If I were a good blogger, I would be sharing an amazing recipe with you all for pumpkin pie. Or pecan pie. Or brined turkey. I mean, it’s Thanksgiving week! However, I’ve never claimed to be a ‘good blogger.’ In fact, I only recently became comfortable with even using the word ‘blogger’ in reference to myself.
It’s been rough, folks. And exciting. And weird. And wonderful. There may be no going back.
Anyway, I came across this recipe for Israeli Couscous on The Novice Chef Blog, and let me tell you–it was love at first sight. She calls it ‘Warm Couscous Salad,’ but for some reason I can’t bring myself to think of it as a salad. Thus, I renamed it, made a few modifications, served it hot, and I bring it to you today.
It is delightful. Delicious. Delectable. Devilish.
Except not devilish at all, because it’s very healthy–Wikipedia tells me that couscous is “among the healthiest grain-based products,” beating out pasta hands down.
Devilish? Healthy? I love making a statement and immediately contradicting it. It keeps everyone on their toes.
I love this as a side dish, and served it with salmon. I also love this as a main dish, topped with a couple hard boiled eggs or some fried tofu. And if you’re of the meat-needing persuasion (Dave, I’m talking to you), toss in some cubed leftover Thanksgiving turkey or ham. Hah! I totally just redeemed myself by working in the holiday at hand.
Whether main dish or side dish, I would pretty much love this concoction under any circumstance, whatever its name, and however ugly its past was. I’m an all embracing person, and I embrace this couscous dish.
2 cups Israeli couscous
2 TBS olive oil
3 large sweet onions
1/2 tsp salt
1 TBS brown sugar
1 TBS balsamic vinegar
1 tsp turmeric
1/4 tsp cayenne pepper
salt and pepper to taste
2 pints cherry tomatoes, halved or quartered
cilantro, to garnish
In the meantime, get some salted water boiling in preparation for the couscous.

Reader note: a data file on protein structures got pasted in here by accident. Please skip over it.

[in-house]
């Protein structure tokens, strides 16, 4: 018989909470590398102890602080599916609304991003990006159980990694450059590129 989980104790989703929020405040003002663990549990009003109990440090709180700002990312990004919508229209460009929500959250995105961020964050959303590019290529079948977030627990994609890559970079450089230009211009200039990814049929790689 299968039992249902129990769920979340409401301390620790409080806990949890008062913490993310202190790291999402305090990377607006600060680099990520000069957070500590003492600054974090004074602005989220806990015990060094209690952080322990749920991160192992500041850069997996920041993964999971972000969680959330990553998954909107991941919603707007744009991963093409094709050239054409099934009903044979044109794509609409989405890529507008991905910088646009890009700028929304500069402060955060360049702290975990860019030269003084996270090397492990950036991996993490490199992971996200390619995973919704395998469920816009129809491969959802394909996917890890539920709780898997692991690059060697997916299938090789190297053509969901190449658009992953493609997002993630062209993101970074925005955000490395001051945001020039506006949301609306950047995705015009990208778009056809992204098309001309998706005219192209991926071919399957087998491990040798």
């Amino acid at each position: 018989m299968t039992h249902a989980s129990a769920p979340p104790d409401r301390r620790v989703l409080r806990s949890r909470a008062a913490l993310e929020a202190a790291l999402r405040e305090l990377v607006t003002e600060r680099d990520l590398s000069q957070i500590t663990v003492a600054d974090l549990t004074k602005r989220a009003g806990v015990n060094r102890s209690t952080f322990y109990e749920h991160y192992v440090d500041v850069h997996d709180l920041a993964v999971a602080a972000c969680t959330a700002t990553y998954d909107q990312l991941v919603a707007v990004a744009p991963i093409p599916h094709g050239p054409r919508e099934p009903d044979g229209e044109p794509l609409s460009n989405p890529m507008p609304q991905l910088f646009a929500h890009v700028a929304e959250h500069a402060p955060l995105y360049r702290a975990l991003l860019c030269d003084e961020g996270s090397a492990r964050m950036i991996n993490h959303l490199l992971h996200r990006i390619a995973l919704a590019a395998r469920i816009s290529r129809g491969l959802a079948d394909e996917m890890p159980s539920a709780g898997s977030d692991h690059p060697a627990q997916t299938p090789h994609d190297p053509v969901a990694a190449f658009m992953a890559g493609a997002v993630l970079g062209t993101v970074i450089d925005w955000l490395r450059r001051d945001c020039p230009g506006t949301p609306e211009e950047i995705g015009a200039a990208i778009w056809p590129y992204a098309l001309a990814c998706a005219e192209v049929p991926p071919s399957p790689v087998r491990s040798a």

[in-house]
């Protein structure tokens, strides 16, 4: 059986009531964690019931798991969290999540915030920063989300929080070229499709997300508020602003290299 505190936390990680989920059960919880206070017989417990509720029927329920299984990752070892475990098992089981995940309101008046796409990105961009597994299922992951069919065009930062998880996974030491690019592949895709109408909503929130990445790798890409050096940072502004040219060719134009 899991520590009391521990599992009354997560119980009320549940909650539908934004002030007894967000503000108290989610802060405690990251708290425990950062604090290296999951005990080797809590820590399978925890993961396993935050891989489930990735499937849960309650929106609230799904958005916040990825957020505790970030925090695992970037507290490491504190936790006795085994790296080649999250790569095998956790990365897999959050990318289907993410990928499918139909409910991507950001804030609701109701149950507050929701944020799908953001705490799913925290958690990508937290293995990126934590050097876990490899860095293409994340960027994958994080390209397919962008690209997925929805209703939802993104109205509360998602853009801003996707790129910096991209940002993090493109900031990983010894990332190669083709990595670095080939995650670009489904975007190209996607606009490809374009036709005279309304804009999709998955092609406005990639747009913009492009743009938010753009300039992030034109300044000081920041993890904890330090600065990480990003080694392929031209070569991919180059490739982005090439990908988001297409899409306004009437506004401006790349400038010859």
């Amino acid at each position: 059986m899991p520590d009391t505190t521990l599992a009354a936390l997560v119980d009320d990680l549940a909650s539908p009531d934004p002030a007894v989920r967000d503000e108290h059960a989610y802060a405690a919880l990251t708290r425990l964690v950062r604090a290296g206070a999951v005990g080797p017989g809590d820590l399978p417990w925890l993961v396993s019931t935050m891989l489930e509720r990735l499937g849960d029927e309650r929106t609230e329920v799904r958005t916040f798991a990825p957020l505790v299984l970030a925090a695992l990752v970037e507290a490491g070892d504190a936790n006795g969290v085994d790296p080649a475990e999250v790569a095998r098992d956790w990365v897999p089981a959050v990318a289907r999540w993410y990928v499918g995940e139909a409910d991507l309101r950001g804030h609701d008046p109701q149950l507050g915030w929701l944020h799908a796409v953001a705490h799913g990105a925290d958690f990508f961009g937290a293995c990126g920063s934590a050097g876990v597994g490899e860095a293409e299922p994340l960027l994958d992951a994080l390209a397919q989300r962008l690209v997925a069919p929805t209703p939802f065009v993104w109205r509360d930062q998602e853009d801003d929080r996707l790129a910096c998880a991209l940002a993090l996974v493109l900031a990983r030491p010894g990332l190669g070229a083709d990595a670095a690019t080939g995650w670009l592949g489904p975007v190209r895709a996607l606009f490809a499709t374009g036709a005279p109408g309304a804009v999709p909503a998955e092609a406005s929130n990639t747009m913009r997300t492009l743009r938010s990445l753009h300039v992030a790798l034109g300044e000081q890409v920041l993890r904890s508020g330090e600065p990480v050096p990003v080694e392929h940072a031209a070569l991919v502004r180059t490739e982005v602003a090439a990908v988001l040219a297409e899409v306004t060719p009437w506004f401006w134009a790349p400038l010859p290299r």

Once the onions are translucent, add the brown sugar, balsamic vinegar, turmeric, cayenne pepper, and a few more pinches of salt. I apologize for the disturbing picture. If you scroll down quickly you won’t have to look at it long.
Thankfully, no one ever said that pretty = delicious. This butt ugly sauce will soon make your taste buds sing a small anthem, and you’ll forget all about its brown gloopiness.
Stir it around and continue to cook on low heat for another 10 minutes.
Don’t forget to add generous amounts of black pepper!
Then ask your Nikon D5000, “why do you freak out when intense reds are in the picture? Do you really have to wig out like you do? Can’t you just balance the dang colors for me? I don’t have time for this!” Then the Nikon reminds you of all the amazing pictures not involving reds it has allowed you to take, and you make up with tears, hugs, and promises to never fight again.
I love my camera, and I can’t let our relationship stay on the rocks for more than two minutes at a time.
Combine the couscous with the onion/tomato mixture, and top it all with some cilantro.
I resurrected this clear bowl that I had originally bought to float some candles in.
I think this bowl has now found its purpose in life.
Click here for printer-friendly version: Israeli Couscous with Spiced Sweet Onions